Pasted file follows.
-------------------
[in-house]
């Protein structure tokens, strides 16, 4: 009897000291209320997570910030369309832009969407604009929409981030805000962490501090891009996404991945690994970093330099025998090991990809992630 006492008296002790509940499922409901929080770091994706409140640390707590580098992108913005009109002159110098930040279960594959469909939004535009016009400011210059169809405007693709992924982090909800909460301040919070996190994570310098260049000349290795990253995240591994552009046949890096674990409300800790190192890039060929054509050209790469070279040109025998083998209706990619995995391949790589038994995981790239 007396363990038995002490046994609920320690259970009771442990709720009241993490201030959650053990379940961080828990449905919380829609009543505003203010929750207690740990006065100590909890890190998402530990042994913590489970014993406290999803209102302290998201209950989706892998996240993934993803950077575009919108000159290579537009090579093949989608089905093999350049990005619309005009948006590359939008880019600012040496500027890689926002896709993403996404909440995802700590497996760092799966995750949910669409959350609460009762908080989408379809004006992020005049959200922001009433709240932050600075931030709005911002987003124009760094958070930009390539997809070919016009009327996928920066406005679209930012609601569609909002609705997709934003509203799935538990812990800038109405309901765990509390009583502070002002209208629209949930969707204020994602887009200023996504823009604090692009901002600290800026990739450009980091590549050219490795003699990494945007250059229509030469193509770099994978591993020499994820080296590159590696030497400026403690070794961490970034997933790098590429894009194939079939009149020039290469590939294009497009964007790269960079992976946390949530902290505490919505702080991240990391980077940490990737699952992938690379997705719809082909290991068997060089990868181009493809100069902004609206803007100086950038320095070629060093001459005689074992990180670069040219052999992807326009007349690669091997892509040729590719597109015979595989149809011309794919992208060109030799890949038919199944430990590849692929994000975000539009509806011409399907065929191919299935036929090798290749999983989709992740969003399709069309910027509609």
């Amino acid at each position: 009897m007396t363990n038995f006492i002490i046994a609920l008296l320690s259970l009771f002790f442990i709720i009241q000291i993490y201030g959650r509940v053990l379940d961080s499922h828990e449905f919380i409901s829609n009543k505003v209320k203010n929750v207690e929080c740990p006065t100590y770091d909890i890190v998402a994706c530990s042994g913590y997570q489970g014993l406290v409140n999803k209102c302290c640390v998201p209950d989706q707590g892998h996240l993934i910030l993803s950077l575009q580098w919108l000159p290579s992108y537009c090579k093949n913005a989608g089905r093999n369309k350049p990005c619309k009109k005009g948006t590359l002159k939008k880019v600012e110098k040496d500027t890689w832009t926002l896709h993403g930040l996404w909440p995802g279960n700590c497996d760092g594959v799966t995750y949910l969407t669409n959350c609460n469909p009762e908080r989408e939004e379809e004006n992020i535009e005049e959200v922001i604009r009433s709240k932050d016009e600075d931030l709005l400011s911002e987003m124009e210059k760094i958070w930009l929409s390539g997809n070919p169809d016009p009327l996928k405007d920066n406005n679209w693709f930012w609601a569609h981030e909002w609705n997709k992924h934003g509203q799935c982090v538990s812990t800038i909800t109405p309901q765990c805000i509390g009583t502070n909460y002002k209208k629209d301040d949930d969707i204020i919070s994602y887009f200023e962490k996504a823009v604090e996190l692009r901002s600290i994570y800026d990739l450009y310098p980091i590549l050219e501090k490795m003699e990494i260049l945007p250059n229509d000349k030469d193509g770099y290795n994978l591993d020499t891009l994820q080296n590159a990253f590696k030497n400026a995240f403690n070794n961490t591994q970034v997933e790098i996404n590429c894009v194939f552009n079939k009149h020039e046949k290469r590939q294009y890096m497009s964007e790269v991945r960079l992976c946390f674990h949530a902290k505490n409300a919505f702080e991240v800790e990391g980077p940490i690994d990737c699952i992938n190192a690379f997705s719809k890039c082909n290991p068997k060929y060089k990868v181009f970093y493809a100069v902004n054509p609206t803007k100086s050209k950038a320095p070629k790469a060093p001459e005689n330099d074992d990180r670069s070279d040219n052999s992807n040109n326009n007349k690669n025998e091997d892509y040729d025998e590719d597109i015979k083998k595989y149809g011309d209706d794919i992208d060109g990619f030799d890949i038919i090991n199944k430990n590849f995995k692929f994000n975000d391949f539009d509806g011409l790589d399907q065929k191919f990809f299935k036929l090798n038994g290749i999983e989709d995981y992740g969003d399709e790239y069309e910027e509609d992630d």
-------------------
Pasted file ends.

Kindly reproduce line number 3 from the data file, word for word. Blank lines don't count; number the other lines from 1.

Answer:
């Amino acid at each position: 009897m007396t363990n038995f006492i002490i046994a609920l008296l320690s259970l009771f002790f442990i709720i009241q000291i993490y201030g959650r509940v053990l379940d961080s499922h828990e449905f919380i409901s829609n009543k505003v209320k203010n929750v207690e929080c740990p006065t100590y770091d909890i890190v998402a994706c530990s042994g913590y997570q489970g014993l406290v409140n999803k209102c302290c640390v998201p209950d989706q707590g892998h996240l993934i910030l993803s950077l575009q580098w919108l000159p290579s992108y537009c090579k093949n913005a989608g089905r093999n369309k350049p990005c619309k009109k005009g948006t590359l002159k939008k880019v600012e110098k040496d500027t890689w832009t926002l896709h993403g930040l996404w909440p995802g279960n700590c497996d760092g594959v799966t995750y949910l969407t669409n959350c609460n469909p009762e908080r989408e939004e379809e004006n992020i535009e005049e959200v922001i604009r009433s709240k932050d016009e600075d931030l709005l400011s911002e987003m124009e210059k760094i958070w930009l929409s390539g997809n070919p169809d016009p009327l996928k405007d920066n406005n679209w693709f930012w609601a569609h981030e909002w609705n997709k992924h934003g509203q799935c982090v538990s812990t800038i909800t109405p309901q765990c805000i509390g009583t502070n909460y002002k209208k629209d301040d949930d969707i204020i919070s994602y887009f200023e962490k996504a823009v604090e996190l692009r901002s600290i994570y800026d990739l450009y310098p980091i590549l050219e501090k490795m003699e990494i260049l945007p250059n229509d000349k030469d193509g770099y290795n994978l591993d020499t891009l994820q080296n590159a990253f590696k030497n400026a995240f403690n070794n961490t591994q970034v997933e790098i996404n590429c894009v194939f552009n079939k009149h020039e046949k290469r590939q294009y890096m497009s964007e790269v991945r960079l992976c946390f674990h949530a902290k505490n409300a919505f702080e991240v800790e990391g980077p940490i690994d990737c699952i992938n190192a690379f997705s719809k890039c082909n290991p068997k060929y060089k990868v181009f970093y493809a100069v902004n054509p609206t803007k100086s050209k950038a320095p070629k790469a060093p001459e005689n330099d074992d990180r670069s070279d040219n052999s992807n040109n326009n007349k690669n025998e091997d892509y040729d025998e590719d597109i015979k083998k595989y149809g011309d209706d794919i992208d060109g990619f030799d890949i038919i090991n199944k430990n590849f995995k692929f994000n975000d391949f539009d509806g011409l790589d399907q065929k191919f990809f299935k036929l090798n038994g290749i999983e989709d995981y992740g969003d399709e790239y069309e910027e509609d992630d």